People often jokingly say things to me like, "In all your free time...", as if I really am regularly running around like a chicken with my head cut off.  All on account of having five kids.  The truth is, I DO have quite a bit of free time.  Really.  But today, I will be that chicken.  Doing grocery shopping, scrubbing counters, preparing meals, barking orders at my kids.  Finding time to take a shower and put on some makeup and some presentable/clean clothes.  For the homeschool meeting.  But it will be well worth it because I will go and see my friends, stuff my face with yummy food, and feel all footloose and fancy free because Kevin will have the four oldest kids.  (When you have five children, you don't think of taking your eleventh-month-old daughter along as something that slows you down.  You feel free as a bird.)

I actually don't mind the occasional hustle and bustle, but I DON'T like feeling overwhelmed.

OR losing at Minesweeper Flags.

Those things make me grouchy.

What DOESN'T make me grouchy though are my Hot Tamales and Junior Mints freshly mopped floors and clean bathrooms.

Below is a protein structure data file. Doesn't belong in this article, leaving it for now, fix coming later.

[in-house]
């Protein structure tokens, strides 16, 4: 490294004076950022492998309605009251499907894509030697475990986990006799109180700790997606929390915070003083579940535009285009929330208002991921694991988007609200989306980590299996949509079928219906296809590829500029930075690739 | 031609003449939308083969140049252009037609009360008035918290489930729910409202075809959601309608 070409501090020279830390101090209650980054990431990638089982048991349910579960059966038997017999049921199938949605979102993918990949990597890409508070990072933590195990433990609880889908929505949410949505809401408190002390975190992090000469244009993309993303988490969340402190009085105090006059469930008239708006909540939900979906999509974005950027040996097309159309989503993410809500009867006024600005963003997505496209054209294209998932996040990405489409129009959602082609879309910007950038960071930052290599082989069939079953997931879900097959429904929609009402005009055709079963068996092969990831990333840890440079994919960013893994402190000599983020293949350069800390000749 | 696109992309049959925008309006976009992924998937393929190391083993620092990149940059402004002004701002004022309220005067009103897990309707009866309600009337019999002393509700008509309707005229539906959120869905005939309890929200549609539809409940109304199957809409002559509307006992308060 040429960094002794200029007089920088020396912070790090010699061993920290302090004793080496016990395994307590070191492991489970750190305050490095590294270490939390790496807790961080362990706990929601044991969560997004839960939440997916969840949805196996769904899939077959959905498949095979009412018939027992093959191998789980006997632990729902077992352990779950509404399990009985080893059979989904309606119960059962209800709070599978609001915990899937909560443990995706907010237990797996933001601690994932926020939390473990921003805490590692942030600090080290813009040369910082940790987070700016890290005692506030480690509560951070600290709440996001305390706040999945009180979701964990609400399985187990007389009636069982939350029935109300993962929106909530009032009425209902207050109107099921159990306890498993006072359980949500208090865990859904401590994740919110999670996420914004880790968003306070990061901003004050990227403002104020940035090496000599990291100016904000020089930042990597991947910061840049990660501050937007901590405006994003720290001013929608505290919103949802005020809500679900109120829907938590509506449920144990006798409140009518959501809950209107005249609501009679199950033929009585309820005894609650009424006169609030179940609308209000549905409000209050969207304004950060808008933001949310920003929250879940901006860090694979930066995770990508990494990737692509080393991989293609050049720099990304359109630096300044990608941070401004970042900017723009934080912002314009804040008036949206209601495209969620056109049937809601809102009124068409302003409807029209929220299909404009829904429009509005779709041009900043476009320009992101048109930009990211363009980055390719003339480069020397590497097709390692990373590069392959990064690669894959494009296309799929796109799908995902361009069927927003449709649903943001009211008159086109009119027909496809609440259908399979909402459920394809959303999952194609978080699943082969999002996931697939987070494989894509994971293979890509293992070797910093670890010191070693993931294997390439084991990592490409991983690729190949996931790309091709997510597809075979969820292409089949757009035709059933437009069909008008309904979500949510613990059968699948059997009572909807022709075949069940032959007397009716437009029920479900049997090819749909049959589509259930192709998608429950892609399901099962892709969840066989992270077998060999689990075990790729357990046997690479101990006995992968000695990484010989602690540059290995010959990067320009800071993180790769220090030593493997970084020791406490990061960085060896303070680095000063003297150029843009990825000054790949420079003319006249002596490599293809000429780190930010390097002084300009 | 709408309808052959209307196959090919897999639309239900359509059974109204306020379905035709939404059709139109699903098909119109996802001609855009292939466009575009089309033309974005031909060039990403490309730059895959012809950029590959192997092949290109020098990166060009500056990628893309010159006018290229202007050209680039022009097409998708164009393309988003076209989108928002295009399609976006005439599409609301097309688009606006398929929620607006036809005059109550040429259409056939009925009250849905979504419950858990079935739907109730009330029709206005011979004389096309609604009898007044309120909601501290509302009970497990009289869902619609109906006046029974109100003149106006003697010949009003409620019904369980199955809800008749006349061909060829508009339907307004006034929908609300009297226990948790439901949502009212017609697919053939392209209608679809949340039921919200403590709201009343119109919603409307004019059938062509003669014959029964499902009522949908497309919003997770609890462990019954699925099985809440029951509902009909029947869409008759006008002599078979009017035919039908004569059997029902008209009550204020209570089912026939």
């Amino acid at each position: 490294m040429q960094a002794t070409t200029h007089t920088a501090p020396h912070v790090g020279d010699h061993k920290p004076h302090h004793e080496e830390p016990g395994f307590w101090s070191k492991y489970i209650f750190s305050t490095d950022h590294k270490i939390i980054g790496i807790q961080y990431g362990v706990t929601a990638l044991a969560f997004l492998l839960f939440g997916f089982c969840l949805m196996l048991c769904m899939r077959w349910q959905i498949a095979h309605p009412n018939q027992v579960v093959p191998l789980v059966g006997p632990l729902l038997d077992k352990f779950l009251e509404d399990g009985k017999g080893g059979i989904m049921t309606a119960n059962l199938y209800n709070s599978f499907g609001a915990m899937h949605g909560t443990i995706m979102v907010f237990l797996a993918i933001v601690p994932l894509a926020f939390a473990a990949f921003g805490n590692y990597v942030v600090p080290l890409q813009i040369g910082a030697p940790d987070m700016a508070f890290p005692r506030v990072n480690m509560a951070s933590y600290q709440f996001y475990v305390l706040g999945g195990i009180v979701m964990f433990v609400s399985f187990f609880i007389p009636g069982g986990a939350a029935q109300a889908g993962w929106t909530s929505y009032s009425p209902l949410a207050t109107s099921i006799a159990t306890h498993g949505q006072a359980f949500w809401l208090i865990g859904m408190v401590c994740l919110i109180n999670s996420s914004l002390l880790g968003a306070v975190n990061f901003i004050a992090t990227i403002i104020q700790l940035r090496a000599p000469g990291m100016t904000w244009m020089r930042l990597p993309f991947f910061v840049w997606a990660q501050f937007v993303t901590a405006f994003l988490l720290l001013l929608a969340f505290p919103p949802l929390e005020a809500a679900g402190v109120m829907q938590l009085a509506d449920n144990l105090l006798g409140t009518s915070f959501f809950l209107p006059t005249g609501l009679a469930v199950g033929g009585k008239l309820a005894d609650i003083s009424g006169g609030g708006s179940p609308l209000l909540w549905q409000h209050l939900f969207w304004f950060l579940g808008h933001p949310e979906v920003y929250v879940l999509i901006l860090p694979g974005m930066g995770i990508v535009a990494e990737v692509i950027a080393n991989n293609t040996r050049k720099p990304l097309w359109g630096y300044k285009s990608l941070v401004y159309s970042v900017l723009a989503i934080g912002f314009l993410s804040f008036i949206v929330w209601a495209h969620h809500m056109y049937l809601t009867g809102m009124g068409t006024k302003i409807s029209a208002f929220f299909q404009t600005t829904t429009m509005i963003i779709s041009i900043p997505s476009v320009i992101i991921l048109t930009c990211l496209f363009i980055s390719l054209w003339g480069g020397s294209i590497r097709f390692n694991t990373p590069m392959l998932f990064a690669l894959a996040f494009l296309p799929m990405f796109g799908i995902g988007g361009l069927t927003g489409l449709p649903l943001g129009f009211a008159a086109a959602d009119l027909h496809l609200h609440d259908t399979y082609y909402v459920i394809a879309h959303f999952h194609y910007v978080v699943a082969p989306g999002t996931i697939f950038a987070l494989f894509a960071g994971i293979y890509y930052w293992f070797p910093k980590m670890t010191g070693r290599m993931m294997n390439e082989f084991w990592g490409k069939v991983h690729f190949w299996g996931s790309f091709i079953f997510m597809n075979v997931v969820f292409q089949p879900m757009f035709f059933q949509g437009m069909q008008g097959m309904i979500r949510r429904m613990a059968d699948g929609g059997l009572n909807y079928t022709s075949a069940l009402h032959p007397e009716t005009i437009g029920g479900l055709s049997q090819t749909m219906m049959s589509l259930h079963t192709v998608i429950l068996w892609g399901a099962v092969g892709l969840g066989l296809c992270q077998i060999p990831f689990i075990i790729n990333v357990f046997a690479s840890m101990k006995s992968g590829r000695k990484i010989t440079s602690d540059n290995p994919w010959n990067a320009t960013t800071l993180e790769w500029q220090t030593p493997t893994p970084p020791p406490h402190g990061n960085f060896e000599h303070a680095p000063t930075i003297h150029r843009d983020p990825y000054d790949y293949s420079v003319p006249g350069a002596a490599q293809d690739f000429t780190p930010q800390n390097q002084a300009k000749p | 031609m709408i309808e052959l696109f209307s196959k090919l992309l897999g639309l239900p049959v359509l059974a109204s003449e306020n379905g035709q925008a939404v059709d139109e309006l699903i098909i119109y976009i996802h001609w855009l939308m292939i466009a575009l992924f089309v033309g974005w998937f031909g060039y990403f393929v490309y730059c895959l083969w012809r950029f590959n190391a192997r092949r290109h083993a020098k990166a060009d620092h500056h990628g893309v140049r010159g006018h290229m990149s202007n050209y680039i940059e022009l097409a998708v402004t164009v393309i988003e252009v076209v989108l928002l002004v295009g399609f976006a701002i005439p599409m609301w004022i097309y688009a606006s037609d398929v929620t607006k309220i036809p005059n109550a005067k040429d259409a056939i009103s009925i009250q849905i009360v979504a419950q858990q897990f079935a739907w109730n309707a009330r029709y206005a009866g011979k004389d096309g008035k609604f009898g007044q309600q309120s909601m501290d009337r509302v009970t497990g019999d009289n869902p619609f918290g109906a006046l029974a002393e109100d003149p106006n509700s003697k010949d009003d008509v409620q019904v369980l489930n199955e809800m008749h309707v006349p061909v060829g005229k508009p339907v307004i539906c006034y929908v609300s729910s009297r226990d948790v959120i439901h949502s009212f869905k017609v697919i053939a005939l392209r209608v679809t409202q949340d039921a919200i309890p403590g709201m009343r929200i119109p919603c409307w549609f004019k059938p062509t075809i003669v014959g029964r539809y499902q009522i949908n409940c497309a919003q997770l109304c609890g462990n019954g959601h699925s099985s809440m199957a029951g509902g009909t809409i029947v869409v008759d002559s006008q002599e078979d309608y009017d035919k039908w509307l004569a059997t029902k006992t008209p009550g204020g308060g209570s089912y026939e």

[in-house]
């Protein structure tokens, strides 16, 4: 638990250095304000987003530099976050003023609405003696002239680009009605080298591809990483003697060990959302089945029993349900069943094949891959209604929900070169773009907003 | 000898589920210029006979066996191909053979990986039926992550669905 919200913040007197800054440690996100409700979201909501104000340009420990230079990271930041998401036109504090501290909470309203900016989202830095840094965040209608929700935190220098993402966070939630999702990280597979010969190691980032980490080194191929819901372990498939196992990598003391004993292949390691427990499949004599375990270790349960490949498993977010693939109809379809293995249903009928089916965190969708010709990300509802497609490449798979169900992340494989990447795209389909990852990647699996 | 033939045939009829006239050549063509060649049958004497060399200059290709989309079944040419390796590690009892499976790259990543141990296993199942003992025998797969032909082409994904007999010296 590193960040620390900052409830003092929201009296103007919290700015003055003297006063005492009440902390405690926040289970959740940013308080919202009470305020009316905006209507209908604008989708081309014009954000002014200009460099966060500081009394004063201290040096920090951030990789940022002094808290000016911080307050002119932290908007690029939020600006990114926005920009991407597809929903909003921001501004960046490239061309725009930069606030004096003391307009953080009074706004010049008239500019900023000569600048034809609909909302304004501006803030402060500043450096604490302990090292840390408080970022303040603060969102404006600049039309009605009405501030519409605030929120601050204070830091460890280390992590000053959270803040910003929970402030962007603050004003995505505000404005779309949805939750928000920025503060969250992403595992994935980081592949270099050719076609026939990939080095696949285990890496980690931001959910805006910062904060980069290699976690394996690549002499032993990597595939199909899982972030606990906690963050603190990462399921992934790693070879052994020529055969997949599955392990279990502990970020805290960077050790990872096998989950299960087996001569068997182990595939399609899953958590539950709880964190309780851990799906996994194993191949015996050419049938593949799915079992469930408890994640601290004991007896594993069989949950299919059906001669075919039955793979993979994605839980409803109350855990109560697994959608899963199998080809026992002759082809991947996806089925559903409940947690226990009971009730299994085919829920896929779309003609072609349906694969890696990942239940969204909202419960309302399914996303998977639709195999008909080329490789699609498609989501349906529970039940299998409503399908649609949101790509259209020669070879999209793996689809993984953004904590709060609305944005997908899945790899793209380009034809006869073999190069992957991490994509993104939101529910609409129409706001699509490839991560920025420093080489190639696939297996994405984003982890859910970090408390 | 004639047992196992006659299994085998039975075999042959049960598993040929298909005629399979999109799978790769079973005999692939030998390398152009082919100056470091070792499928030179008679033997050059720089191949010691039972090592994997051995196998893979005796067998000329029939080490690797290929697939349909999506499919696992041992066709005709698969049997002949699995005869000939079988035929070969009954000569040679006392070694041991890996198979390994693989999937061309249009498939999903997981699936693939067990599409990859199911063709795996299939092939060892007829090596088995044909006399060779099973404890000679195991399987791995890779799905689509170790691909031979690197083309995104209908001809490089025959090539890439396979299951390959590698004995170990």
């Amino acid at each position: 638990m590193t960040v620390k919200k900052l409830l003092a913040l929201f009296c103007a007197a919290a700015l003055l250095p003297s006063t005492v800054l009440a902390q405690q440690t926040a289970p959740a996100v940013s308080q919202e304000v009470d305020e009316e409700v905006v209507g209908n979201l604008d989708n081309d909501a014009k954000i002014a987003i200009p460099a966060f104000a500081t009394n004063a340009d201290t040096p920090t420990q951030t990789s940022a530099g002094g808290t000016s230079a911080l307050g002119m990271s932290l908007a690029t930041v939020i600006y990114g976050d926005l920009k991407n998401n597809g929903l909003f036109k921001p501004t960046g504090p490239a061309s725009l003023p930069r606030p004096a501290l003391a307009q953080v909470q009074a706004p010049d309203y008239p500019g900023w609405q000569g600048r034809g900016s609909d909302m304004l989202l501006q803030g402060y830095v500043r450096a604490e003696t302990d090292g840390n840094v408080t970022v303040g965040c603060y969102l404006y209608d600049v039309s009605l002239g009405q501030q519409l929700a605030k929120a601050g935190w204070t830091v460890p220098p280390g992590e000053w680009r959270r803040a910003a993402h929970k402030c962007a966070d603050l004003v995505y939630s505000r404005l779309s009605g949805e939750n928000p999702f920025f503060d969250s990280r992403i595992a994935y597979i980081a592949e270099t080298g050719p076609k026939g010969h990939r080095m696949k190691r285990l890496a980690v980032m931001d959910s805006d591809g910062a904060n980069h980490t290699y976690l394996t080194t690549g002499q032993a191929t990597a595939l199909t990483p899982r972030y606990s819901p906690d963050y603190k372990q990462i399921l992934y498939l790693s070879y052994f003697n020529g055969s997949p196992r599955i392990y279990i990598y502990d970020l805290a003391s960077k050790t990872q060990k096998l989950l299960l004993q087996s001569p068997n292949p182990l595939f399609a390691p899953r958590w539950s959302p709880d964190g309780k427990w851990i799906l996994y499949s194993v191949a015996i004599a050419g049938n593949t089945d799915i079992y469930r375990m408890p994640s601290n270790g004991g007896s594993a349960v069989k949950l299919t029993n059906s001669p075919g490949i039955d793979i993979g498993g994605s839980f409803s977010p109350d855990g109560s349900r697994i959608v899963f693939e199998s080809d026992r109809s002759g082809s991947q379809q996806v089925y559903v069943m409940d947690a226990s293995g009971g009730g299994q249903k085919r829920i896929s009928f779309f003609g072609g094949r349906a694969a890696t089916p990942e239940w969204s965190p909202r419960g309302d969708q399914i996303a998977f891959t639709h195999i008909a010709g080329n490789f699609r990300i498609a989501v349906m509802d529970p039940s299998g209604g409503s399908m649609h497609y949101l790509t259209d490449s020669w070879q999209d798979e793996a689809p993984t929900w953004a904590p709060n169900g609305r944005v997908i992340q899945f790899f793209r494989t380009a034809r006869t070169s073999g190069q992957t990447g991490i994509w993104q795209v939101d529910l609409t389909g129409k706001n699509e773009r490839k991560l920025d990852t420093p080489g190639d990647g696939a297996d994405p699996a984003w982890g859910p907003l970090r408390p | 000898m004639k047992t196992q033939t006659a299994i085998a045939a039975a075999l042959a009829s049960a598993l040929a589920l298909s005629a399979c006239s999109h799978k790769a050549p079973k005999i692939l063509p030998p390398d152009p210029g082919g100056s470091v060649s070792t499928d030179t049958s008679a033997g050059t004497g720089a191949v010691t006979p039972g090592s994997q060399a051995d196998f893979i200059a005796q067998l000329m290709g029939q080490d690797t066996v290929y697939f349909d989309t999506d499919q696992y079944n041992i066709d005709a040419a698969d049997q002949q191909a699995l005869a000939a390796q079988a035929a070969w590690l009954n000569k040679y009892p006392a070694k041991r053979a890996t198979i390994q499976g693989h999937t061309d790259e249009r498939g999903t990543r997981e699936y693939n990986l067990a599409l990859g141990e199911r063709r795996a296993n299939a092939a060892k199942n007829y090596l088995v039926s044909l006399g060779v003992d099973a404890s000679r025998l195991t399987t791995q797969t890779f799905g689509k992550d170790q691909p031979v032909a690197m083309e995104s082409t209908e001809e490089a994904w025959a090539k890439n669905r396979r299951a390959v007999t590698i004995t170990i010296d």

Oh how I love a clean house.

So I'm going to focus on what I've done already, not on what I have left to do.

And also not on the fact that an orange crayon went through the washer AND dryer two nights ago.

I'm just gonna pretend that DIDN'T happen.

Which I guess means I have a million and TWO things to do!

Monday, September 20, 2010

First Bible + a giveaway I want to tell you about!

A month or two ago, while browsing the book section at the ARC, I happened upon some childrens' Bibles.  Pristine condition.  Looked as if they'd never been touched, much less read.  None of them cost more than $2.

It suddenly occurred to me that this would be a great thing to buy for each of my kids, to keep on hand until they are able to read (so far I have one reader, Anna, but hopefully soon I'll have more!).  I envisioned them being a special gift.  It's God's Word, afterall!